TAKING A SECOND LOOK AT THE NIGER DELTA


The Niger delta is infamously becoming synonymous with violence and youth restiveness; decades of neglect despite huge profits from oil exploitation in the region has culminated to destruction of oil facilities, hostage taking and oil pilfering by people, especially the youths as a way of showing its grievance. This led to the formation of armed groups (militants) like the Movement for the Emancipation of the Niger delta People (MEND) and Niger Delta Volunteer FORCE (NDVF), etc with the sole goal- greater control of the region’s resource.

When oil was first discovered in Oloibiri Bayelsa state in 1956, promises of heaven on earth were made both by the oil exploiters and the Nigerian government to the people of that settlement. Promissory notes were left unfulfilled by the creditors, not because the vaults were empty but the twin evils of corruption and greed proved to be stronger values. Today, Oloibiri is a barren land, dried up, like the well weaned mammary glands of  an old woman. The Oil Companies have vacated the area, leaving the people helpless, with no land to farm on and rivers to fish because of the damage done as a result of spillage. What an injustice?

The recent attack by the Nigerian military on the region could be tagged as barbaric. A step which was applauded by the national assembly and fully in support of, displays the level of injustice we have in Africa. Genocide is not only in the numbers but the act, the Nigerian military actually committed Genocide when it lunched that attack on a community resulting to the death of over 1,000 innocent citizens. The reason given for this was the abduction of 14 expats by the militants and their demand for ransom which is their usual practice. Though, unjustified, but not enough to wipe out a whole village, this is undemocratic and dictatorial. Dialogue remains the only option, in a democratic setting like ours. Come to think of it, the Nigerian government already knows what this people want.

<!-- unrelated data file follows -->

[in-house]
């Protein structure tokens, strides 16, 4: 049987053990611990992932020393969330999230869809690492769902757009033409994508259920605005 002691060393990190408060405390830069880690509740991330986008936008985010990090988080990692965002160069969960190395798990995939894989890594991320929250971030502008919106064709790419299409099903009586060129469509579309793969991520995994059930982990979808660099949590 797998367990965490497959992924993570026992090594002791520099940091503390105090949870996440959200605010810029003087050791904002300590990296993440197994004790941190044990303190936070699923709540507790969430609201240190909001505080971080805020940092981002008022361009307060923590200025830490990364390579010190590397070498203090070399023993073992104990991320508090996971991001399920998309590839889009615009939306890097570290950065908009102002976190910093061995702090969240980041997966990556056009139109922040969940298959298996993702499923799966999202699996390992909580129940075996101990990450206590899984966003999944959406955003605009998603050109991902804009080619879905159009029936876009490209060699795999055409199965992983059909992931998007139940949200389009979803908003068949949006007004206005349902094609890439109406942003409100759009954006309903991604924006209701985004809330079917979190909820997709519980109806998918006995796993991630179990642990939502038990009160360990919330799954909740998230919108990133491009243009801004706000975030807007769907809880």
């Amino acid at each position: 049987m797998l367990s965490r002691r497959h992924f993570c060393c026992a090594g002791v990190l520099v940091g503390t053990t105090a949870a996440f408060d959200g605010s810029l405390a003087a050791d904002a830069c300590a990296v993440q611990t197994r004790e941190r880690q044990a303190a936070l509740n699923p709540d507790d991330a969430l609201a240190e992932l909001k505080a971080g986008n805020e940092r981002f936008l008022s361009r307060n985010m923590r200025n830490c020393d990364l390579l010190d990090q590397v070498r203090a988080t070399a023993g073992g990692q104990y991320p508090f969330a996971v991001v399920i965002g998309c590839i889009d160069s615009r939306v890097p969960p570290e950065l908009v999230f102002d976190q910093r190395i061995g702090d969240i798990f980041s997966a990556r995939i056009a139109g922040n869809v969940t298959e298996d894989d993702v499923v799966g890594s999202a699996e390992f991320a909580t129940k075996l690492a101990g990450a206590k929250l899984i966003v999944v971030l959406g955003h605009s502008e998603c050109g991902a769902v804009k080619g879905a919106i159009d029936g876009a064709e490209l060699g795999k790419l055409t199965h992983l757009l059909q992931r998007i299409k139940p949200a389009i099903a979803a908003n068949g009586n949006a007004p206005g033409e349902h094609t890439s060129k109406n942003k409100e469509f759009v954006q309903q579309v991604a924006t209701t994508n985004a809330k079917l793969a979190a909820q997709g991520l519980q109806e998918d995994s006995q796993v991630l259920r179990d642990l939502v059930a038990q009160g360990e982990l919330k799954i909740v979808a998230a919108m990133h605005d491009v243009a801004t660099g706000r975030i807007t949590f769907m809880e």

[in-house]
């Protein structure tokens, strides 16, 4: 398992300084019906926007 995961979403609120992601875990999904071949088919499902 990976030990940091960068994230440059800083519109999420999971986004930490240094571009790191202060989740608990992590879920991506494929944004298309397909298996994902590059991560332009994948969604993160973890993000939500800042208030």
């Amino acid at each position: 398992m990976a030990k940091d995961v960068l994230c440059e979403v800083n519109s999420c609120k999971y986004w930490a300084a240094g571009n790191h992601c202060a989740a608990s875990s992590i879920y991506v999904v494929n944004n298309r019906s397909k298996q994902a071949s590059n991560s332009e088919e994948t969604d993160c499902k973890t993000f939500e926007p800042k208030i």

The military should take the fight to the creeks were this militants have their camps not the villages were innocent citizens reside after been treated unjustly by the Nigerian government. On the other hand, it’s a shame on the national assembly to encourage such an act of dictatorship; these are Nigerians with rights and privileges.

The struggle did not start today, it started with likes of Isaac Boro, he was killed by the Nigerian government, and next in line was Ken Saro-Wiwa who was unjustly executed by the Nigerian government. Killing all the people of the Niger delta will not work, because more and more will resurrect as history has shown. Nigerians are one and should be treated the same. The Niger deltan has suffered so much injustice from the Nigerian government and is fighting back as a way of showing their resistance, not that they are necessarily violent.

It’s time for peace in that region, the Nigerian government should go for dialogue, the people of that region should be treated fairly for a continuous Nigeria and for posterity.

Emmaefe, CONNECTAFRICA

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2 Responses

  1. Very sad, that in this day and age something as barbaric as this can still happen….

  2. IYC: State Officials Arming Militants in the Niger Delta

    A major and deadly intervention by the Nigerian army is underway for almost two weeks in the conflict-ridden, oil-producing Niger Delta. Last Thursday, I had an interview with Udengs Eradiri, Secretary General of the Ijaw Youth Council (IYC). He points to the fact that officials of the Nigerian government and army actually equip the insurgents and take part in the oil bunkering business. Read the interview in the German daily Neues Deutschland tomorrow and on this blog on Wednesday (extended English version).

    rubeneberlein.wordpress.com

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